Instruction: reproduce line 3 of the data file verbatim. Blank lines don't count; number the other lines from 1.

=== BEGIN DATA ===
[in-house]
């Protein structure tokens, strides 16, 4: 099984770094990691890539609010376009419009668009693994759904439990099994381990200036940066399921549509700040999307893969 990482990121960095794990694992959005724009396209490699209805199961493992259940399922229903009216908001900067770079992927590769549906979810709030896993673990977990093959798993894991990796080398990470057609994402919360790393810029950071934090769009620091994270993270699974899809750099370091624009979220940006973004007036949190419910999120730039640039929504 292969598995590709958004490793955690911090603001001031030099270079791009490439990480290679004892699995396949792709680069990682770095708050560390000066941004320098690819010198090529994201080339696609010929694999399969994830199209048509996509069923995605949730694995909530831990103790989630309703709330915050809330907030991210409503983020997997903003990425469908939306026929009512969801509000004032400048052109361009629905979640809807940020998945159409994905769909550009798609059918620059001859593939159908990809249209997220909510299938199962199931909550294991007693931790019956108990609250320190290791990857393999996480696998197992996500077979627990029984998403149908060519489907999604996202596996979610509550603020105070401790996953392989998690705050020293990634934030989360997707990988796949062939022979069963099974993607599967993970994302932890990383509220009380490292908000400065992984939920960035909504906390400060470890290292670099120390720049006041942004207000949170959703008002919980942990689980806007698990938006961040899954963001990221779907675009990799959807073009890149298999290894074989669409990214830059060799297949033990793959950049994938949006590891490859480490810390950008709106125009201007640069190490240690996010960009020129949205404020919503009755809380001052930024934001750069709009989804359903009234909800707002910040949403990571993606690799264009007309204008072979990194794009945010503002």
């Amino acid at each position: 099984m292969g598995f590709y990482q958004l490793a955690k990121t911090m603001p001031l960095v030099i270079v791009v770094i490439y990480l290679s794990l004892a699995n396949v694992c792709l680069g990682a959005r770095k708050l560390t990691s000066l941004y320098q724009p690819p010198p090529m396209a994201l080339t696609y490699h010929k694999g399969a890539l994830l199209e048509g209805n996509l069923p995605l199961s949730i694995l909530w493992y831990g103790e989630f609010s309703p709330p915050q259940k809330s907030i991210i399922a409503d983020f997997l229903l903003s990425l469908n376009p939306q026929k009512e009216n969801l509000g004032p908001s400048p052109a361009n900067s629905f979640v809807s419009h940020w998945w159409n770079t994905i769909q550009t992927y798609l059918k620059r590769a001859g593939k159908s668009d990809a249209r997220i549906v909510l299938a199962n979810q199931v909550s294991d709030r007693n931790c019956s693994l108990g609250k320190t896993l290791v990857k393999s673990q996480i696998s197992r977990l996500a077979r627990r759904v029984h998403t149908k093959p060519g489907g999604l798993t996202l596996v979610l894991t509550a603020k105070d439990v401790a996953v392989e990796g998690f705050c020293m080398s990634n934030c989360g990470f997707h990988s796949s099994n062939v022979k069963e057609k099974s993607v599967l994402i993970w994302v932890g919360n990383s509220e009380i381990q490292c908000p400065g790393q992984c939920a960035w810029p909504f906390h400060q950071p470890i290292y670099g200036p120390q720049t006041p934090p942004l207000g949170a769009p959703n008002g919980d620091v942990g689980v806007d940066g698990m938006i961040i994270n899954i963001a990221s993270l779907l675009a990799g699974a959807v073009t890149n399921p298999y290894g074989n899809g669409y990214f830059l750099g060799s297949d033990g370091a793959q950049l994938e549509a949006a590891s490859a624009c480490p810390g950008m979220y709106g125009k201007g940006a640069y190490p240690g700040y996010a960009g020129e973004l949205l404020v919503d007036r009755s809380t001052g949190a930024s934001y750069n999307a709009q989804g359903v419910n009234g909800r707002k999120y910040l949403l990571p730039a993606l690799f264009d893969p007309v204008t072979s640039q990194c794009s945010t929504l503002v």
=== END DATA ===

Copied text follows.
């Amino acid at each position: 099984m292969g598995f590709y990482q958004l490793a955690k990121t911090m603001p001031l960095v030099i270079v791009v770094i490439y990480l290679s794990l004892a699995n396949v694992c792709l680069g990682a959005r770095k708050l560390t990691s000066l941004y320098q724009p690819p010198p090529m396209a994201l080339t696609y490699h010929k694999g399969a890539l994830l199209e048509g209805n996509l069923p995605l199961s949730i694995l909530w493992y831990g103790e989630f609010s309703p709330p915050q259940k809330s907030i991210i399922a409503d983020f997997l229903l903003s990425l469908n376009p939306q026929k009512e009216n969801l509000g004032p908001s400048p052109a361009n900067s629905f979640v809807s419009h940020w998945w159409n770079t994905i769909q550009t992927y798609l059918k620059r590769a001859g593939k159908s668009d990809a249209r997220i549906v909510l299938a199962n979810q199931v909550s294991d709030r007693n931790c019956s693994l108990g609250k320190t896993l290791v990857k393999s673990q996480i696998s197992r977990l996500a077979r627990r759904v029984h998403t149908k093959p060519g489907g999604l798993t996202l596996v979610l894991t509550a603020k105070d439990v401790a996953v392989e990796g998690f705050c020293m080398s990634n934030c989360g990470f997707h990988s796949s099994n062939v022979k069963e057609k099974s993607v599967l994402i993970w994302v932890g919360n990383s509220e009380i381990q490292c908000p400065g790393q992984c939920a960035w810029p909504f906390h400060q950071p470890i290292y670099g200036p120390q720049t006041p934090p942004l207000g949170a769009p959703n008002g919980d620091v942990g689980v806007d940066g698990m938006i961040i994270n899954i963001a990221s993270l779907l675009a990799g699974a959807v073009t890149n399921p298999y290894g074989n899809g669409y990214f830059l750099g060799s297949d033990g370091a793959q950049l994938e549509a949006a590891s490859a624009c480490p810390g950008m979220y709106g125009k201007g940006a640069y190490p240690g700040y996010a960009g020129e973004l949205l404020v919503d007036r009755s809380t001052g949190a930024s934001y750069n999307a709009q989804g359903v419910n009234g909800r707002k999120y910040l949403l990571p730039a993606l690799f264009d893969p007309v204008t072979s640039q990194c794009s945010t929504l503002v």